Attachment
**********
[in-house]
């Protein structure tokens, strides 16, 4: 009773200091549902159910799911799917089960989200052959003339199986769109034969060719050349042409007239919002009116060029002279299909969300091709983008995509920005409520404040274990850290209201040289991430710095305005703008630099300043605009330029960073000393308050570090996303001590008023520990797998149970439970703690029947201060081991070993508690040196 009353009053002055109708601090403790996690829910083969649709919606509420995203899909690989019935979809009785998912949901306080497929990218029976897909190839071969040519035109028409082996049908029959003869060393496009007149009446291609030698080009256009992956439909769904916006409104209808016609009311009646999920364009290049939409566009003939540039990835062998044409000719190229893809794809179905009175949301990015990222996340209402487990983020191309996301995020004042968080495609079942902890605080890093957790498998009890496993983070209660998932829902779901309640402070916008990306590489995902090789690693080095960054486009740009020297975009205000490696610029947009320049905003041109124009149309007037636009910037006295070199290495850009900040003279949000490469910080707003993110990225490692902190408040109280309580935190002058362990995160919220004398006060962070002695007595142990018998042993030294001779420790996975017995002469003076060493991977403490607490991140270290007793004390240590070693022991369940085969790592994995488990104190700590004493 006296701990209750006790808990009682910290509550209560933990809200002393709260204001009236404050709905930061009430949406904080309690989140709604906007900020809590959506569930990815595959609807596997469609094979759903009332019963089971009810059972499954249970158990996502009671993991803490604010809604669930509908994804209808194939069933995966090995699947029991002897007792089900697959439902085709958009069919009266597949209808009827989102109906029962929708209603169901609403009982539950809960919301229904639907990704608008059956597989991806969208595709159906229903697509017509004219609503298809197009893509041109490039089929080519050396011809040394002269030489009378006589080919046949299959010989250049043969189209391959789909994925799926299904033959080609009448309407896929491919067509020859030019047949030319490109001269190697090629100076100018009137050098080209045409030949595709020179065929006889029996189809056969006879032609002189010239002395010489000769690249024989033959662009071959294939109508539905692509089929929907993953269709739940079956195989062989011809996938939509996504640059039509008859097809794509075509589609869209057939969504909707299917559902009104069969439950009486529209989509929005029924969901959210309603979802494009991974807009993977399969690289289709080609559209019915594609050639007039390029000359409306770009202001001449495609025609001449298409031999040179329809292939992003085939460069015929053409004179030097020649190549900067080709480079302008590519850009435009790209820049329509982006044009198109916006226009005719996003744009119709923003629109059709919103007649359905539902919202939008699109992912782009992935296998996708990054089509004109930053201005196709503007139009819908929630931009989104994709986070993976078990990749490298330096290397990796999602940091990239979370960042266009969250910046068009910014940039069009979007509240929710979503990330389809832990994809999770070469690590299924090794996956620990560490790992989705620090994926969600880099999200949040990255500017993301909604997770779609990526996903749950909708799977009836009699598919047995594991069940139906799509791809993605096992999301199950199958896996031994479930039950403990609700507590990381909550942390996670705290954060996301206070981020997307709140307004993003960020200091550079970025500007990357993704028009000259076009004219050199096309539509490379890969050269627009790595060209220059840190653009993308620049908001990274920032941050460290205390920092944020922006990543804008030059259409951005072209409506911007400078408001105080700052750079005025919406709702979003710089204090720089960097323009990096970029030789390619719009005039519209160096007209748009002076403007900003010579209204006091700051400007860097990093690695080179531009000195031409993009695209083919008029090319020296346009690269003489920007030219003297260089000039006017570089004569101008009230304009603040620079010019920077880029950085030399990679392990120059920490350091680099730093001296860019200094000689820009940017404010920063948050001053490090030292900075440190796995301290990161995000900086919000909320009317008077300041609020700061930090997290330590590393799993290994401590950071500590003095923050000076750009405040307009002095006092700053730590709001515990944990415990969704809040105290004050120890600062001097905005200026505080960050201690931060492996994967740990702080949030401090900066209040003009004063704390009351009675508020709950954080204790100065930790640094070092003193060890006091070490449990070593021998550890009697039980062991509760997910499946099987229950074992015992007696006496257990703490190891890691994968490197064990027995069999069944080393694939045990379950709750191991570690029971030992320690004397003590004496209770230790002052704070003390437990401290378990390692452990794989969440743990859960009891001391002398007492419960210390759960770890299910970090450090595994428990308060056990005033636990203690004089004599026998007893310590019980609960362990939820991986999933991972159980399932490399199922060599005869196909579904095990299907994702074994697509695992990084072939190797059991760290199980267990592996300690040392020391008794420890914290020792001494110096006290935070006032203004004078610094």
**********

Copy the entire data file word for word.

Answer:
[in-house]
């Protein structure tokens, strides 16, 4: 009773200091549902159910799911799917089960989200052959003339199986769109034969060719050349042409007239919002009116060029002279299909969300091709983008995509920005409520404040274990850290209201040289991430710095305005703008630099300043605009330029960073000393308050570090996303001590008023520990797998149970439970703690029947201060081991070993508690040196 009353009053002055109708601090403790996690829910083969649709919606509420995203899909690989019935979809009785998912949901306080497929990218029976897909190839071969040519035109028409082996049908029959003869060393496009007149009446291609030698080009256009992956439909769904916006409104209808016609009311009646999920364009290049939409566009003939540039990835062998044409000719190229893809794809179905009175949301990015990222996340209402487990983020191309996301995020004042968080495609079942902890605080890093957790498998009890496993983070209660998932829902779901309640402070916008990306590489995902090789690693080095960054486009740009020297975009205000490696610029947009320049905003041109124009149309007037636009910037006295070199290495850009900040003279949000490469910080707003993110990225490692902190408040109280309580935190002058362990995160919220004398006060962070002695007595142990018998042993030294001779420790996975017995002469003076060493991977403490607490991140270290007793004390240590070693022991369940085969790592994995488990104190700590004493 006296701990209750006790808990009682910290509550209560933990809200002393709260204001009236404050709905930061009430949406904080309690989140709604906007900020809590959506569930990815595959609807596997469609094979759903009332019963089971009810059972499954249970158990996502009671993991803490604010809604669930509908994804209808194939069933995966090995699947029991002897007792089900697959439902085709958009069919009266597949209808009827989102109906029962929708209603169901609403009982539950809960919301229904639907990704608008059956597989991806969208595709159906229903697509017509004219609503298809197009893509041109490039089929080519050396011809040394002269030489009378006589080919046949299959010989250049043969189209391959789909994925799926299904033959080609009448309407896929491919067509020859030019047949030319490109001269190697090629100076100018009137050098080209045409030949595709020179065929006889029996189809056969006879032609002189010239002395010489000769690249024989033959662009071959294939109508539905692509089929929907993953269709739940079956195989062989011809996938939509996504640059039509008859097809794509075509589609869209057939969504909707299917559902009104069969439950009486529209989509929005029924969901959210309603979802494009991974807009993977399969690289289709080609559209019915594609050639007039390029000359409306770009202001001449495609025609001449298409031999040179329809292939992003085939460069015929053409004179030097020649190549900067080709480079302008590519850009435009790209820049329509982006044009198109916006226009005719996003744009119709923003629109059709919103007649359905539902919202939008699109992912782009992935296998996708990054089509004109930053201005196709503007139009819908929630931009989104994709986070993976078990990749490298330096290397990796999602940091990239979370960042266009969250910046068009910014940039069009979007509240929710979503990330389809832990994809999770070469690590299924090794996956620990560490790992989705620090994926969600880099999200949040990255500017993301909604997770779609990526996903749950909708799977009836009699598919047995594991069940139906799509791809993605096992999301199950199958896996031994479930039950403990609700507590990381909550942390996670705290954060996301206070981020997307709140307004993003960020200091550079970025500007990357993704028009000259076009004219050199096309539509490379890969050269627009790595060209220059840190653009993308620049908001990274920032941050460290205390920092944020922006990543804008030059259409951005072209409506911007400078408001105080700052750079005025919406709702979003710089204090720089960097323009990096970029030789390619719009005039519209160096007209748009002076403007900003010579209204006091700051400007860097990093690695080179531009000195031409993009695209083919008029090319020296346009690269003489920007030219003297260089000039006017570089004569101008009230304009603040620079010019920077880029950085030399990679392990120059920490350091680099730093001296860019200094000689820009940017404010920063948050001053490090030292900075440190796995301290990161995000900086919000909320009317008077300041609020700061930090997290330590590393799993290994401590950071500590003095923050000076750009405040307009002095006092700053730590709001515990944990415990969704809040105290004050120890600062001097905005200026505080960050201690931060492996994967740990702080949030401090900066209040003009004063704390009351009675508020709950954080204790100065930790640094070092003193060890006091070490449990070593021998550890009697039980062991509760997910499946099987229950074992015992007696006496257990703490190891890691994968490197064990027995069999069944080393694939045990379950709750191991570690029971030992320690004397003590004496209770230790002052704070003390437990401290378990390692452990794989969440743990859960009891001391002398007492419960210390759960770890299910970090450090595994428990308060056990005033636990203690004089004599026998007893310590019980609960362990939820991986999933991972159980399932490399199922060599005869196909579904095990299907994702074994697509695992990084072939190797059991760290199980267990592996300690040392020391008794420890914290020792001494110096006290935070006032203004004078610094």